“Black” flowers - very desirable to many gardeners, even though (strictly speaking) they are not a true black. Rather, the black colour is due to a composite of dark coloured pigments in high concentrations. Despite a truly black flower being unattainable, plant breeders and hybridizers on occasion do their best to produce the darkest flower possible, and so flowers which are bred to be black are not impossible to find in the marketplace.
There are, however, a few plants that haven't been bred to be black, bur rather evolved that way. Salvia discolor (Andean silver-leaf sage) is one of those few. I was hoping to tell the story of why Andean silver-leaf sage has black flowers, but came up with very little while researching the evolutionary biology of its flower colour. Is the pigmentation irrelevant to its pollinators? If that's the case, why undergo the biological cost of concentrated pigmentation? Is the colour a strategy to accelerate floral development by increasing heat absorption (keeping in mind that it grows in high altitudes in the Andes) and thus biological activity? I'm speculating quite a bit; I don't have any expertise with floral pigmentation and development, but maybe someone with knowledge will comment and provide some answers (or at least more informed speculation!).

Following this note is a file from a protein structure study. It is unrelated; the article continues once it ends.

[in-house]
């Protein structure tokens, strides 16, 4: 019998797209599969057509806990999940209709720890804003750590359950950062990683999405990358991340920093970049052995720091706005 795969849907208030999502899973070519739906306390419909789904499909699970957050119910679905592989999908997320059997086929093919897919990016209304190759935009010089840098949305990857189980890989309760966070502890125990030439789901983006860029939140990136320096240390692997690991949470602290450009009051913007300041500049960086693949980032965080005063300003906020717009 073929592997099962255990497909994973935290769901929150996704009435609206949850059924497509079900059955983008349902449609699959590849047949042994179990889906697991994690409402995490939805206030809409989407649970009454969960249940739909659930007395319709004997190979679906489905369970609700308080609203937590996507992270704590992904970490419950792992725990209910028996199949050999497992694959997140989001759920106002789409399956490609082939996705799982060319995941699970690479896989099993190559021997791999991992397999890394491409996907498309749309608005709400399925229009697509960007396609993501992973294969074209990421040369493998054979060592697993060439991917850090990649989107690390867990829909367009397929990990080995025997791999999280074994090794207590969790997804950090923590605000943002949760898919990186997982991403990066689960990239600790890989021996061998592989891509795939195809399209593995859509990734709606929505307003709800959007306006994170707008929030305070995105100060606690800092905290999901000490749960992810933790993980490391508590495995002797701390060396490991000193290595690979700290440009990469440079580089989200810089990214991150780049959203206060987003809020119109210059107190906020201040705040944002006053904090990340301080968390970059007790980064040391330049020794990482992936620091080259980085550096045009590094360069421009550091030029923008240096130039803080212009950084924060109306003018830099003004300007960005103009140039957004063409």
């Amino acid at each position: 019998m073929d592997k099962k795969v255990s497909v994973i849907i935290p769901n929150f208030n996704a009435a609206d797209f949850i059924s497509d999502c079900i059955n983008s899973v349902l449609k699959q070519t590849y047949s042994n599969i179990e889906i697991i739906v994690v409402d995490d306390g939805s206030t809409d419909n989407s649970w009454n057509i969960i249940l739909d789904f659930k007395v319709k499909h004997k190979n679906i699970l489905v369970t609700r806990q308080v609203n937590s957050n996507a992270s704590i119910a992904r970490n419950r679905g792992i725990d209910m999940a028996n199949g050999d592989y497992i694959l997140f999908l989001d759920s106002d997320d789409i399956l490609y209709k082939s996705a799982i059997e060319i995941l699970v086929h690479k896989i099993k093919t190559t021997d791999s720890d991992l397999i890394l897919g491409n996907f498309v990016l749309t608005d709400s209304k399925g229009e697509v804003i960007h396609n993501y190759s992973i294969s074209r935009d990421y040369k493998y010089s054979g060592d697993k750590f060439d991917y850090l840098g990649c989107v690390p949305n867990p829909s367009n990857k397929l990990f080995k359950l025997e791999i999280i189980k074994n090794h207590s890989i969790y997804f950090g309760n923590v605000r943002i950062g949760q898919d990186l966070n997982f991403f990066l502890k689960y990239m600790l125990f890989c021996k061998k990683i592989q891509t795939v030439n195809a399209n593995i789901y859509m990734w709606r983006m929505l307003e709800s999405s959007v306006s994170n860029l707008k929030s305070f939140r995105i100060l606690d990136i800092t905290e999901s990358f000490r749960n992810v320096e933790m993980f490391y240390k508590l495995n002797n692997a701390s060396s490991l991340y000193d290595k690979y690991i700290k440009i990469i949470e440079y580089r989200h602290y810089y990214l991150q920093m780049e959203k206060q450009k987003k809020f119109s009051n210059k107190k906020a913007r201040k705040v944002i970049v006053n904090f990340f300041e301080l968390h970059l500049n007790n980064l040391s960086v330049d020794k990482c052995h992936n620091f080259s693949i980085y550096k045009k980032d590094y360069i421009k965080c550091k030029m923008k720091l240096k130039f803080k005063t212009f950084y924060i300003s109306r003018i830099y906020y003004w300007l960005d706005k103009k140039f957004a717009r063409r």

I should mention that if you live in the Vancouver area, you can pick up this plant at UBC Botanical Garden's Perennial Plant Sale on Sunday - first come, first serve though, and I suspect Salvia discolor will sell out quickly. One of the great things about the sale (for you) is that the public get first dibs - volunteers and garden staff have to wait an hour after the sale opens to purchase plants. Good for you, not so good for me - but I don't have a sunny spot at home to grow it anyway, as much as I like the plant.
A couple of other housekeeping notes: David Winter at Science and sensibility added the Botany Photo of the Day and the UBC Botanical Garden Weblog to his list of weblogs devoted to botany: Botany in the Blogosphere (after I had commented on his original list). David particularly liked the tagline “In science, beauty. In beauty, science. Daily.”.
Then, while using Technorati to see who is linking to the Photo of the Day, I noticed Sandy from Pollenatrix commented on the Calypso bulbosa photograph from a few days ago. That was great, but I then realized to my dismay that her tagline is “Botanical discipline, daily.”. I know that Pollenatrix has been around for a long time, and I'd certainly visited it a few times in the past. Sandy, will you forgive me? I must have liked the last bit of your tagline so much that I incorporated it into this one subconsciously - I promise it wasn't a conscious decision. I'll do a rethink on the one used for Botany Photo of the Day and alter it (or maybe someone has a suggestion to replace the word, “daily”?).
I'll explain the inspiration for the rest of the tagline in a future post.